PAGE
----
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COMMONWEALTH PENNSYLVANIA v. SHERRY LYNN VOLMER (03/15/79)

decided: March 15, 1979.

COMMONWEALTH OF PENNSYLVANIA, DEPARTMENT OF TRANSPORTATION, BUREAU OF TRAFFIC SAFETY, APPELLANT
v.
SHERRY LYNN VOLMER, APPELLEE



Appeal from the Order of the Court of Common Pleas of Delaware County in case of Sherry Lynn Volmer v. Pennsylvania Department of Transportation, No. 76-16720.

COUNSEL

Harold H. Cramer, Assistant Attorney General, with him Regis J. McCoy, Assistant Attorney General, Robert W. Cunliffe, Deputy Attorney General, and Gerald Gornish, Acting Attorney General, for appellant.

Frank J. Marcone, for appellee.

Judges Crumlish, Jr., Mencer and Craig, sitting as a panel of three. Opinion by Judge Crumlish, Jr.

Author: Crumlish

[ 41 Pa. Commw. Page 287]

The Commonwealth of Pennsylvania, Department of Transportation, Bureau of Traffic Safety (PennDOT) here appeals a decision of the Court of Common Pleas which reversed the Secretary's revocation of Sherry Lynn Volmer's (Appellee) motor vehicle operation privileges and reinstated same.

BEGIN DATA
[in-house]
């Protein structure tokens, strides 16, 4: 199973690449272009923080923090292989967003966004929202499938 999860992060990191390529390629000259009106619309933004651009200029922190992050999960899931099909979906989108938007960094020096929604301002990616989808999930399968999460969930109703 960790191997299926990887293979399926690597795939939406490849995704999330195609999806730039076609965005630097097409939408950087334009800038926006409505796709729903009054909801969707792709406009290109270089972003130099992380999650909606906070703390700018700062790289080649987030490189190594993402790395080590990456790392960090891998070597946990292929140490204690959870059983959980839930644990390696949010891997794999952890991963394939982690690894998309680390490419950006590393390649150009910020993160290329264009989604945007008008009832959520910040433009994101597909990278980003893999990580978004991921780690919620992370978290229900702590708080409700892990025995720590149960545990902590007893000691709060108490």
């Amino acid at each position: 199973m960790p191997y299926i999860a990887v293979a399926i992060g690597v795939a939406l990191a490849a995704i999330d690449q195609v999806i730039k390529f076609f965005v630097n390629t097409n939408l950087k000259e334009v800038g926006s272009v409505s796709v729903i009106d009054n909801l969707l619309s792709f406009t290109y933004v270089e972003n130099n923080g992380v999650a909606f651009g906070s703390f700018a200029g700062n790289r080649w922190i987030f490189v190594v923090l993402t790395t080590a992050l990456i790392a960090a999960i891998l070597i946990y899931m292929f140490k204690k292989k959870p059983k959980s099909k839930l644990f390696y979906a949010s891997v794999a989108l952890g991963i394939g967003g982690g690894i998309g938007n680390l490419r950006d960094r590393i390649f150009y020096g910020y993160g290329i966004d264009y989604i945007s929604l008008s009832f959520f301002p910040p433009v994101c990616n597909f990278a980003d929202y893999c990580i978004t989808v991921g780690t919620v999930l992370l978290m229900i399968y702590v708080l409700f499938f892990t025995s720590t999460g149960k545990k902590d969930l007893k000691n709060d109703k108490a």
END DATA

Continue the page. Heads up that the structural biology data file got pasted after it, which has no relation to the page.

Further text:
In June, 1976, upon certification by the Clerk of Courts of Delaware County to PennDOT that Appellee had pleaded guilty to four separate offenses charging possession with intent to deliver controlled substances in violation of The Controlled Substance, Drug, Device and Cosmetic Act,*fn1 her driver's license was revoked on December 3, 1976, for a period of one year pursuant to Section 616(a)(4) of The Vehicle

[ 41 Pa. Commw. Page 288]

Code.*fn2 A notice of revocation was duly mailed to her.*fn3

Section 616(a)(4) mandates the revocation of operating privileges of any person who is found to have been:

(4) Operating or controlling the operation of a motor vehicle while in unlawful possession of any controlled substance as defined in 'The Controlled Substance, Drug, Device and Cosmetic Act' or utilizing a motor vehicle in the unlawful transportation or the unlawful sale of any controlled substance as defined in 'The Controlled Substance, Drug, Device and Cosmetic Act.'

The trial court, after a de novo hearing, concluded that the conduct which led to Appellee's arrest and subsequent plea of guilty to four offenses did not fall within the purview of Section 616(a)(4). On appeal, PennDOT contends that Appellee had "utilized" a motor vehicle during the commission of her four drug offenses within the intendment of the Code and that revocation is thereby mandated. We are constrained to agree.

At the hearing, Appellee testified without contradiction that she never drove the car while in possession of drugs but that she received the drugs at the bar where she worked, kept the drugs at the bar and negotiated the sales therein. The actual transfers of money and ...


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